THIS IS BENJAMIN AND GEORGIANA! 🙂
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Enviroment: Progress 2
We went over film and audio techniques today. We’ll be filming for the first time on Saturday (either my grandfather or the Patchen Community Garden)! Ben and I are very excited.
So far, everyone we have met have been highly welcoming! And thus have encountered no problems!
Our goal for the video is to teach others the importance of urban gardening in relation to food and to inspire others to be involved.
What are some challenges or difficulties you are facing as you begin production?
G: My only challenge is finding the time to film and balancing the externship with my final projects.
B: Pretty much the same! But I’m finishing school in a week and that will no longer be a problem!
How do you plan on tackling these challenges?
G: With lots and lots of planning. I’ll try to not procrastinate much. I have my days planned out for the next few weeks.
What are you looking forward to working on? Is there a particular aspect of production you are especially excited about?
B: Interviews! And filming people! And what Georgiana says right after me!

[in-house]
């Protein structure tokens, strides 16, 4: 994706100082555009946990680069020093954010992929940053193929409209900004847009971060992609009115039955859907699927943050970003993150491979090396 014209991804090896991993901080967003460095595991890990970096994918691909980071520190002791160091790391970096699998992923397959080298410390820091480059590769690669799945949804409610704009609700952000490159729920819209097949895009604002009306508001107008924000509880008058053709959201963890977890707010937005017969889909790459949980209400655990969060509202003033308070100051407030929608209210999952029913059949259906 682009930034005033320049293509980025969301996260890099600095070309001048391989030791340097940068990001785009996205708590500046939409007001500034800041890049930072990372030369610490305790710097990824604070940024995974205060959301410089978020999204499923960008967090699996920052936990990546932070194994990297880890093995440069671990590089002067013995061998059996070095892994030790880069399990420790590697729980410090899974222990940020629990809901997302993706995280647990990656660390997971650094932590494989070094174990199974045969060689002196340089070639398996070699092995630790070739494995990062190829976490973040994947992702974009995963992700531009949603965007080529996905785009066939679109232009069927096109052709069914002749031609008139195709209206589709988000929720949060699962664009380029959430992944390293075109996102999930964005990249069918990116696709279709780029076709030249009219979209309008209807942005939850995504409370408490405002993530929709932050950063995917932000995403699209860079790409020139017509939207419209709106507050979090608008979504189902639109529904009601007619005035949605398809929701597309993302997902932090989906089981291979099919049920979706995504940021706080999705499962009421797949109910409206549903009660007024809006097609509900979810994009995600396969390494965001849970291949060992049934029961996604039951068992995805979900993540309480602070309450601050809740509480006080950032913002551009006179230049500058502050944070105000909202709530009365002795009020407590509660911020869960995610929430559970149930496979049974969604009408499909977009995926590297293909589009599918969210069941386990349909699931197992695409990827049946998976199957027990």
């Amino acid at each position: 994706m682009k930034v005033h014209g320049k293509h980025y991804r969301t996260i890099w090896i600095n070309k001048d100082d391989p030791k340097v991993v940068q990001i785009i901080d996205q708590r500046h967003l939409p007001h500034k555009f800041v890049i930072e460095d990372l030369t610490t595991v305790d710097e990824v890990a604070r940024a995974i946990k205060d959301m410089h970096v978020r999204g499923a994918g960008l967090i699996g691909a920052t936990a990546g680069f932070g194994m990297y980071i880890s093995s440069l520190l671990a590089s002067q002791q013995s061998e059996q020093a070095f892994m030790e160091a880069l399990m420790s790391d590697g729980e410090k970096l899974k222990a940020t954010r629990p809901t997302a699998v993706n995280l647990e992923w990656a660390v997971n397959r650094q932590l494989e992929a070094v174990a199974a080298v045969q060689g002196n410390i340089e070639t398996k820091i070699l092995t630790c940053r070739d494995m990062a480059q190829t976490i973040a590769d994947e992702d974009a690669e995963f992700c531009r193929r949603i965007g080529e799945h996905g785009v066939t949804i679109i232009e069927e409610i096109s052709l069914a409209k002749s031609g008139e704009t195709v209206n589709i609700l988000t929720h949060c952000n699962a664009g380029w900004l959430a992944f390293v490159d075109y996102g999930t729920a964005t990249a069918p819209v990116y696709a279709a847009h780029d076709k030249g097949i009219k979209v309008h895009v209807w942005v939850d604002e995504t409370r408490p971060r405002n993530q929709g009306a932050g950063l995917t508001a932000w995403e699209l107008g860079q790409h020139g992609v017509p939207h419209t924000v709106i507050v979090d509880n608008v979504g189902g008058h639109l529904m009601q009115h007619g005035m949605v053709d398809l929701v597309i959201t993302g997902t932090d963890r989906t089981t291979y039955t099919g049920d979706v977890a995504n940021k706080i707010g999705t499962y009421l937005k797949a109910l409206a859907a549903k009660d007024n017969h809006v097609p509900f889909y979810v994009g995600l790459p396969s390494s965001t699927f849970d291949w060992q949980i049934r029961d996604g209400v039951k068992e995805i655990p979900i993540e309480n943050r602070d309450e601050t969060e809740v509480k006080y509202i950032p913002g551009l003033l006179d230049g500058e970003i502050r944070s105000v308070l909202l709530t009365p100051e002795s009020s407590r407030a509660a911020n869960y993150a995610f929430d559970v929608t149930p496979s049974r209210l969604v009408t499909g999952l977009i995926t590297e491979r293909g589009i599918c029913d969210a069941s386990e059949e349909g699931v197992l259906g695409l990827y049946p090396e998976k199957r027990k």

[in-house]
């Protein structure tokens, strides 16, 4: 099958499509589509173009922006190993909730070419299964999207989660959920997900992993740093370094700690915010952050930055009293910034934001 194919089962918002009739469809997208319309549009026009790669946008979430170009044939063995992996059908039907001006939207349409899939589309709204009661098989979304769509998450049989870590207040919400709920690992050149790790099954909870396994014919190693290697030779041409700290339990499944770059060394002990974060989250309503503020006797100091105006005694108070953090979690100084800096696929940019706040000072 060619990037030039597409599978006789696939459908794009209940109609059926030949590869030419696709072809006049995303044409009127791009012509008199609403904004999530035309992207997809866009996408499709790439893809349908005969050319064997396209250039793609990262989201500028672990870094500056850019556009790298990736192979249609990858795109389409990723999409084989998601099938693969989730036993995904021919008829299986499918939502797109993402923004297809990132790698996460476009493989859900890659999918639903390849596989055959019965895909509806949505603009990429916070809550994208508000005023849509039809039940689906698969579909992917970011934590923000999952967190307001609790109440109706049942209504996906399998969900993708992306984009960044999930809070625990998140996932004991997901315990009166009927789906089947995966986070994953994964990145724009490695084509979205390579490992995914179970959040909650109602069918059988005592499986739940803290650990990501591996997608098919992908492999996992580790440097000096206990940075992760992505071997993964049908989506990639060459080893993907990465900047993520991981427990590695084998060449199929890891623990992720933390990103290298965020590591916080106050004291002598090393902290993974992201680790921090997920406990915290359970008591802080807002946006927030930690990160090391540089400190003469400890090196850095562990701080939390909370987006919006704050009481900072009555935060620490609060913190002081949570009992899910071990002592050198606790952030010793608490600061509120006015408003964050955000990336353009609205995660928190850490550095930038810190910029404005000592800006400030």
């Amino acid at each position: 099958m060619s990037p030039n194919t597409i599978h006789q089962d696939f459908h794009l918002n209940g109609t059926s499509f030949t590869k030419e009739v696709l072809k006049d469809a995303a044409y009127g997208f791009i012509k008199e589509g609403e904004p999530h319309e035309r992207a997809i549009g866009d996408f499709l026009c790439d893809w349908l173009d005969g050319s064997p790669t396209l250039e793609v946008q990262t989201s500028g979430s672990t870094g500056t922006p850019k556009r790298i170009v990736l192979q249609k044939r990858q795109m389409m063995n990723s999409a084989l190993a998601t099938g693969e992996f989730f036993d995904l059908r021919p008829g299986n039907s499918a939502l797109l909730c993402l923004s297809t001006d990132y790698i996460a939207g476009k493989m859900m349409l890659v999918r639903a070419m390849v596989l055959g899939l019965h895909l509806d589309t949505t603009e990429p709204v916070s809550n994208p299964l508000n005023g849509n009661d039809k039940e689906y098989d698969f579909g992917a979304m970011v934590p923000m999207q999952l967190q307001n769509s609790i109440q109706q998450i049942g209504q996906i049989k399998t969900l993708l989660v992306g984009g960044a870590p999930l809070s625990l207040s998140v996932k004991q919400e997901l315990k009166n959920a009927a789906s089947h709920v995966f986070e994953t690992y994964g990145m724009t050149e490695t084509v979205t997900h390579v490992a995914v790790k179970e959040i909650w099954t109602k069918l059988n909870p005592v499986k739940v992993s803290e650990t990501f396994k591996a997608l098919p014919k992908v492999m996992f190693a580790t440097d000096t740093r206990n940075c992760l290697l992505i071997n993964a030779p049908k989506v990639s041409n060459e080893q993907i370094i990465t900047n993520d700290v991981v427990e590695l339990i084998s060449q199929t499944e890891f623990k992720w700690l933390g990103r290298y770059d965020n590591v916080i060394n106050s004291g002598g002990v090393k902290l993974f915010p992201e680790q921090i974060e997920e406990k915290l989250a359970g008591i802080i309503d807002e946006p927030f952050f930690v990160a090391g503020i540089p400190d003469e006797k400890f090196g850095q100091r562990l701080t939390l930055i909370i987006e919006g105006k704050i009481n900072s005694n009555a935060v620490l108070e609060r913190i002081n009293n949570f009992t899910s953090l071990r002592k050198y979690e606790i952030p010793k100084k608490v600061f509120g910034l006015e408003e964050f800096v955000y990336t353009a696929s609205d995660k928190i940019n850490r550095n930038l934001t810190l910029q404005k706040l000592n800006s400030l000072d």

G: I’m excited to visit some of the groups that we’ll be filming and see exactly what they do. I want to film!!! 😀
My name is Georgiana Yang. I attend Stuyvesant High School and I’m in 11th grade. I have a variety of interests that range from journalism to community service. I’m in the News department in my school newspaper, the Spectator, and I love to report on policies that affect the academic life at Stuy, which is the most important aspect of life as a Stuy student — at least in my opinion. I also immensely enjoy volunteering at hospitals and working with the children, parents and doctors/residents in the pediatrics division. There’s nothing like a smile on a grateful parent or child as they walk out the door.
Urban gardens have always been something present in my life and I just can’t imagine how different life would be like without them. Not only do my grandparents have a garden, but so the majority of the families living in my neighborhood. They always trade seeds, veggies and fruit. In addition to bringing us together as a community, urban gardens also provide a safer, healthier alternative to the imported vegetables and fruits sold at the supermarket. You never know how long those plants have been in transport and may have lost most of their nutrients by the time they are placed in the stands. There is also an unquestionable freshness in homegrown vegetables that can NOT be found inartificially ripened fruits and vegetables.